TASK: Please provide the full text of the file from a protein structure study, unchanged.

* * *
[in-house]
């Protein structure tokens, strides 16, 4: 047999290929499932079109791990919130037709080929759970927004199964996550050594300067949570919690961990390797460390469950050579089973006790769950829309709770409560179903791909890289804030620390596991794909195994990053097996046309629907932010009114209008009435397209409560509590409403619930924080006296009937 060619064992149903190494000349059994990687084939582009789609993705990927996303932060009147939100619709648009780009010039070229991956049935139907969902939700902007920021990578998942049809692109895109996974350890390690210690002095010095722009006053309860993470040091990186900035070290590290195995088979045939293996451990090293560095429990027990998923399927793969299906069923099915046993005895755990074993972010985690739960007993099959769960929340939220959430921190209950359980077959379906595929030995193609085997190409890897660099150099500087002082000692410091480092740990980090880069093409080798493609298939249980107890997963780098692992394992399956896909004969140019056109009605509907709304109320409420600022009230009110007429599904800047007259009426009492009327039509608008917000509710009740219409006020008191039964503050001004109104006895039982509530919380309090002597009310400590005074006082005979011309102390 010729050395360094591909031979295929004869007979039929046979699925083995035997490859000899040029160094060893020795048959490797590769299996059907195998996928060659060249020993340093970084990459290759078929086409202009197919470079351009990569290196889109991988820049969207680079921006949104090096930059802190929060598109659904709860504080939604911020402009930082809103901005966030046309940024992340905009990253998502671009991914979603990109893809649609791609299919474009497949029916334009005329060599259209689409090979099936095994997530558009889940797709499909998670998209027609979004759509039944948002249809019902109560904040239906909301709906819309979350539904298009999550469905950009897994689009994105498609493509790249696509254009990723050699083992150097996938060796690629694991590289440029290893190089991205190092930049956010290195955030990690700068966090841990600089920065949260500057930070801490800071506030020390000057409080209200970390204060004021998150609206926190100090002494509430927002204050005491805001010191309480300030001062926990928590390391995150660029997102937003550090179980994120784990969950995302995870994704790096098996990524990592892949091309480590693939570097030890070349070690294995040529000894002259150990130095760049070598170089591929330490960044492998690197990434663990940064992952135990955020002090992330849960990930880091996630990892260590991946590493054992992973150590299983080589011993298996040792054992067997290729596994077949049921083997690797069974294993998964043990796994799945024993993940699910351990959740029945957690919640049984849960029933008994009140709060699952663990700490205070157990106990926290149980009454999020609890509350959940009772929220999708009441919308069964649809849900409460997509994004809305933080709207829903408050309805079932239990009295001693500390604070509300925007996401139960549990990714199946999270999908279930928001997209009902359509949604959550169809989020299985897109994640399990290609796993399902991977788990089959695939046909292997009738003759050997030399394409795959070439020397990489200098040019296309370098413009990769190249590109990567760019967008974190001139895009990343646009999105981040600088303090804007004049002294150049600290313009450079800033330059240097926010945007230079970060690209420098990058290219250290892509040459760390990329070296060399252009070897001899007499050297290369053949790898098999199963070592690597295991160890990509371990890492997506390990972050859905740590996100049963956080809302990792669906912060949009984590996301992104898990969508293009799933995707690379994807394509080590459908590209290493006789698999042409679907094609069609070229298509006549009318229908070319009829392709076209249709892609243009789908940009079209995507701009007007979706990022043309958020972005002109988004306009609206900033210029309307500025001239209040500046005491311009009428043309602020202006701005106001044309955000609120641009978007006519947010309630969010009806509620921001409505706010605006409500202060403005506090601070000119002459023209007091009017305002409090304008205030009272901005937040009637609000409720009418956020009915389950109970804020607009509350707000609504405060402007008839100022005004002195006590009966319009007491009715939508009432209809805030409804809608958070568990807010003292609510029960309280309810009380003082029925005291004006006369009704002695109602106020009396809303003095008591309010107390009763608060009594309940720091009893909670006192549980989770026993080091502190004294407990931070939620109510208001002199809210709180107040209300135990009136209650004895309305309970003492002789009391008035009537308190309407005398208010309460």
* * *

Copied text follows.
[in-house]
């Protein structure tokens, strides 16, 4: 047999290929499932079109791990919130037709080929759970927004199964996550050594300067949570919690961990390797460390469950050579089973006790769950829309709770409560179903791909890289804030620390596991794909195994990053097996046309629907932010009114209008009435397209409560509590409403619930924080006296009937 060619064992149903190494000349059994990687084939582009789609993705990927996303932060009147939100619709648009780009010039070229991956049935139907969902939700902007920021990578998942049809692109895109996974350890390690210690002095010095722009006053309860993470040091990186900035070290590290195995088979045939293996451990090293560095429990027990998923399927793969299906069923099915046993005895755990074993972010985690739960007993099959769960929340939220959430921190209950359980077959379906595929030995193609085997190409890897660099150099500087002082000692410091480092740990980090880069093409080798493609298939249980107890997963780098692992394992399956896909004969140019056109009605509907709304109320409420600022009230009110007429599904800047007259009426009492009327039509608008917000509710009740219409006020008191039964503050001004109104006895039982509530919380309090002597009310400590005074006082005979011309102390 010729050395360094591909031979295929004869007979039929046979699925083995035997490859000899040029160094060893020795048959490797590769299996059907195998996928060659060249020993340093970084990459290759078929086409202009197919470079351009990569290196889109991988820049969207680079921006949104090096930059802190929060598109659904709860504080939604911020402009930082809103901005966030046309940024992340905009990253998502671009991914979603990109893809649609791609299919474009497949029916334009005329060599259209689409090979099936095994997530558009889940797709499909998670998209027609979004759509039944948002249809019902109560904040239906909301709906819309979350539904298009999550469905950009897994689009994105498609493509790249696509254009990723050699083992150097996938060796690629694991590289440029290893190089991205190092930049956010290195955030990690700068966090841990600089920065949260500057930070801490800071506030020390000057409080209200970390204060004021998150609206926190100090002494509430927002204050005491805001010191309480300030001062926990928590390391995150660029997102937003550090179980994120784990969950995302995870994704790096098996990524990592892949091309480590693939570097030890070349070690294995040529000894002259150990130095760049070598170089591929330490960044492998690197990434663990940064992952135990955020002090992330849960990930880091996630990892260590991946590493054992992973150590299983080589011993298996040792054992067997290729596994077949049921083997690797069974294993998964043990796994799945024993993940699910351990959740029945957690919640049984849960029933008994009140709060699952663990700490205070157990106990926290149980009454999020609890509350959940009772929220999708009441919308069964649809849900409460997509994004809305933080709207829903408050309805079932239990009295001693500390604070509300925007996401139960549990990714199946999270999908279930928001997209009902359509949604959550169809989020299985897109994640399990290609796993399902991977788990089959695939046909292997009738003759050997030399394409795959070439020397990489200098040019296309370098413009990769190249590109990567760019967008974190001139895009990343646009999105981040600088303090804007004049002294150049600290313009450079800033330059240097926010945007230079970060690209420098990058290219250290892509040459760390990329070296060399252009070897001899007499050297290369053949790898098999199963070592690597295991160890990509371990890492997506390990972050859905740590996100049963956080809302990792669906912060949009984590996301992104898990969508293009799933995707690379994807394509080590459908590209290493006789698999042409679907094609069609070229298509006549009318229908070319009829392709076209249709892609243009789908940009079209995507701009007007979706990022043309958020972005002109988004306009609206900033210029309307500025001239209040500046005491311009009428043309602020202006701005106001044309955000609120641009978007006519947010309630969010009806509620921001409505706010605006409500202060403005506090601070000119002459023209007091009017305002409090304008205030009272901005937040009637609000409720009418956020009915389950109970804020607009509350707000609504405060402007008839100022005004002195006590009966319009007491009715939508009432209809805030409804809608958070568990807010003292609510029960309280309810009380003082029925005291004006006369009704002695109602106020009396809303003095008591309010107390009763608060009594309940720091009893909670006192549980989770026993080091502190004294407990931070939620109510208001002199809210709180107040209300135990009136209650004895309305309970003492002789009391008035009537308190309407005398208010309460």